North Woods Haven
Country's Best Log Homes - September 2002
To Mark and Teresa, family is everything. With five
children and one on the way, the two have built their lives around
the notion of living life to the fullest with everyone in tow.
Mark, a physician, and Teresa, a full-time mom, were humming
along nicely tucked into their suburban life near Sheboygan,
Wisc. "Yes, we lived in a very nice ranch house on a cul de
sac, but I had always wanted a log home," says Mark.
The desire to live in a log home probably stemmed from the
couple's three-year experience living in Denver, Colo. "Being
in the Rockies afforded us the opportunity to experience the beauty
of the environment. I think we just wanted to duplicate that
type of lifestyle," says Mark.
When Mark's job took them to the woods of Wisconsin instead of
the mountains of Colorado, fishing and cross-country skiing would
have to replace rock climbing for the time being.
As the family of five continued to grow, it was apparent that
the burgeoning brood was busting at the seams in their ranch
home. They decided it was time to start looking for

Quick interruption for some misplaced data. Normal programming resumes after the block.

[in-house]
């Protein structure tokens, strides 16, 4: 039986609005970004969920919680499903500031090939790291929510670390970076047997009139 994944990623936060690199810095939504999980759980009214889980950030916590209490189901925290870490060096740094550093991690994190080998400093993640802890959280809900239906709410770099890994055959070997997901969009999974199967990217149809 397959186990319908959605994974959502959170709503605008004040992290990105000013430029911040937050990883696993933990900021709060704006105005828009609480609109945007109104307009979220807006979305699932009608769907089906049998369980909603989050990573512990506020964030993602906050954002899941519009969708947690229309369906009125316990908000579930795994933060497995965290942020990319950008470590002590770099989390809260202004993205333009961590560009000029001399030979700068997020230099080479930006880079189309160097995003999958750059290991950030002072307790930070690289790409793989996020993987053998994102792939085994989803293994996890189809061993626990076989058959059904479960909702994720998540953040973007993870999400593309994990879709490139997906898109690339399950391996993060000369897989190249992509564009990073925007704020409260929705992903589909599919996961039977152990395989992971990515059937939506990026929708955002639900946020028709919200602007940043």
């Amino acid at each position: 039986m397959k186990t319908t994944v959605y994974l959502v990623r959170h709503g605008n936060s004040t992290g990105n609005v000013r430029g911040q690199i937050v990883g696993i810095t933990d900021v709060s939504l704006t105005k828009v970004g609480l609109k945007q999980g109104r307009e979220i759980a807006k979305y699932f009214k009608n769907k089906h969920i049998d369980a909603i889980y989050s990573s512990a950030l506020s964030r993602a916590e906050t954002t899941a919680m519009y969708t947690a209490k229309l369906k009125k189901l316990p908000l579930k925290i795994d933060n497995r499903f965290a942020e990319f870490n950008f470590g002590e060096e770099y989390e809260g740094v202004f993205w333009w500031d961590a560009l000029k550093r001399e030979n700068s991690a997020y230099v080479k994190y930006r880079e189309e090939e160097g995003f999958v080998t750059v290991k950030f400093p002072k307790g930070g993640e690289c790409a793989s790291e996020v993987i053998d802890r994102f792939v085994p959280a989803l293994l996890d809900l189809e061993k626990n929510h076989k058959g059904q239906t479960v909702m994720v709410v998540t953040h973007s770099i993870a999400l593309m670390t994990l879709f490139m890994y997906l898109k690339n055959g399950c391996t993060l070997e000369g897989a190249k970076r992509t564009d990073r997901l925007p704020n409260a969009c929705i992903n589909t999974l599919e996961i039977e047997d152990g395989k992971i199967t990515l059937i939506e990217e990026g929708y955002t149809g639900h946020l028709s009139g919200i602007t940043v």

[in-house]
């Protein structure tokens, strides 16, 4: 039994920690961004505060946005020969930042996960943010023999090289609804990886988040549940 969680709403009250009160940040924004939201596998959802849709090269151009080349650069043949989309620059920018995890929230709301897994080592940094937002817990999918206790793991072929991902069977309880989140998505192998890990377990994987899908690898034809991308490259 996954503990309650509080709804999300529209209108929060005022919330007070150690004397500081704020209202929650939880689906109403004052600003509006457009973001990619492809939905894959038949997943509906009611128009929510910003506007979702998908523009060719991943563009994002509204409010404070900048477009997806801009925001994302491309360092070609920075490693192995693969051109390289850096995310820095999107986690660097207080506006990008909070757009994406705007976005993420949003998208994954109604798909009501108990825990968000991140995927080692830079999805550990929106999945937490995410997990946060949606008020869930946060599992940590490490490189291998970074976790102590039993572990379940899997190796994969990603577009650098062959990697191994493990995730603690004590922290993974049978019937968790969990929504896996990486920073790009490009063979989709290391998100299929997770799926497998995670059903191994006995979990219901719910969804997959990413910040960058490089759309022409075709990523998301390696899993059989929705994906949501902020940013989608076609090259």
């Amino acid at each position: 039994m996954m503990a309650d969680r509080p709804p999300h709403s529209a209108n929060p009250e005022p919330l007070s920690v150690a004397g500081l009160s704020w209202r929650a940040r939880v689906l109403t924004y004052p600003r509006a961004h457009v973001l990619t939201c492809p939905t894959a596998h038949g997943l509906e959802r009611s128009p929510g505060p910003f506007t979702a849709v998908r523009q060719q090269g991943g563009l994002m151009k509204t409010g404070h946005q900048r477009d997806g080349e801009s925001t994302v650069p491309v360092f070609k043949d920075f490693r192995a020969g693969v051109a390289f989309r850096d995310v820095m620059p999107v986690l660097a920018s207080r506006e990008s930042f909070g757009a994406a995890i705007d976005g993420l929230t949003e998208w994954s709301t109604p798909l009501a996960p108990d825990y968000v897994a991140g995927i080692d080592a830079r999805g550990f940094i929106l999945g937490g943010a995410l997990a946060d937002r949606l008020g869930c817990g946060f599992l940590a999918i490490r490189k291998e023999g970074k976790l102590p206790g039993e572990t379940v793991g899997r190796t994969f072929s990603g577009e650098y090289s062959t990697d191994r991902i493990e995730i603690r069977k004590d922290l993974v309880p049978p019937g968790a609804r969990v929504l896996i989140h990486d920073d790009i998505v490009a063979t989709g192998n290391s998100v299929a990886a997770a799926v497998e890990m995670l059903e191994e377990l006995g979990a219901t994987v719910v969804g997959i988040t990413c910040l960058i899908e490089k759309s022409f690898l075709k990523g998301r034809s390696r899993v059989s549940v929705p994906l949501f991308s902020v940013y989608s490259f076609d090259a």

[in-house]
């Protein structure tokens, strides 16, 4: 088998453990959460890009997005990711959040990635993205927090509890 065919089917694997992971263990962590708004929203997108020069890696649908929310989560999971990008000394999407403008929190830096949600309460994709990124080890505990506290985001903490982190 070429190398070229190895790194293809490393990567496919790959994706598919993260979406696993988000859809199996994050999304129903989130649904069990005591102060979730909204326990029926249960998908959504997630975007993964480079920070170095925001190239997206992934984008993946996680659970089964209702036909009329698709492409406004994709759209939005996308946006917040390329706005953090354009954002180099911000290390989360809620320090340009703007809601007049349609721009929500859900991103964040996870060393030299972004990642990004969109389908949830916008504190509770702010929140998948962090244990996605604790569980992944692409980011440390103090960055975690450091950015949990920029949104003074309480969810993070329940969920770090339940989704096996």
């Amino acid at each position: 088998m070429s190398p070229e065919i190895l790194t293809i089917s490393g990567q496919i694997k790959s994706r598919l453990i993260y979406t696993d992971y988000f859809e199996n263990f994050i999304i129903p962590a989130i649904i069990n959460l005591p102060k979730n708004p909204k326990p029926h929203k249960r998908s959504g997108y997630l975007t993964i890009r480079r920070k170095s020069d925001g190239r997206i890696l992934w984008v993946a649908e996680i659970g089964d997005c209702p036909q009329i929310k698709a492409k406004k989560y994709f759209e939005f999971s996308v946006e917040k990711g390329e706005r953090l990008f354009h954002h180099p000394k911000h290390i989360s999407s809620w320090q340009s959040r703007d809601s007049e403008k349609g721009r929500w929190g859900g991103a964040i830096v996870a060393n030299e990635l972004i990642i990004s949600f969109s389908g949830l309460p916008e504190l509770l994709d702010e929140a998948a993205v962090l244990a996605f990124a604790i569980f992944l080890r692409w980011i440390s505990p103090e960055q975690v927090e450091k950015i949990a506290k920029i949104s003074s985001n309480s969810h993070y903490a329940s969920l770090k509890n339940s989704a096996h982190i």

allocation to build. "Our next-door neighbor John Zelm was a
builder and happened to mention that Oostburg-based Expedition Log
Homes wasn't far and was worth a look." Mark adds, "John had sold
us our first ranch house and we trusted him implicitly."
Teresa and Mark searched for over a year for a perfect spot to
build. One Sunday, an ad came up in the local real estate
section of their paper. "Ten acres, stream, woods, secluded area,"
that's all it said. Once they arrived, they knew this lovely
piece of property would afford them a taste of the outdoors, yet
was close enough to the hospitals for Mark. "Actually it was
already a development that included city sewer and water just a bit
farther out than we expected," says Mark. But they shrugged
off the distance and made an offer; they bought the property and
haven't looked back since.
Proceeding with plans to build a log home, the couple pieced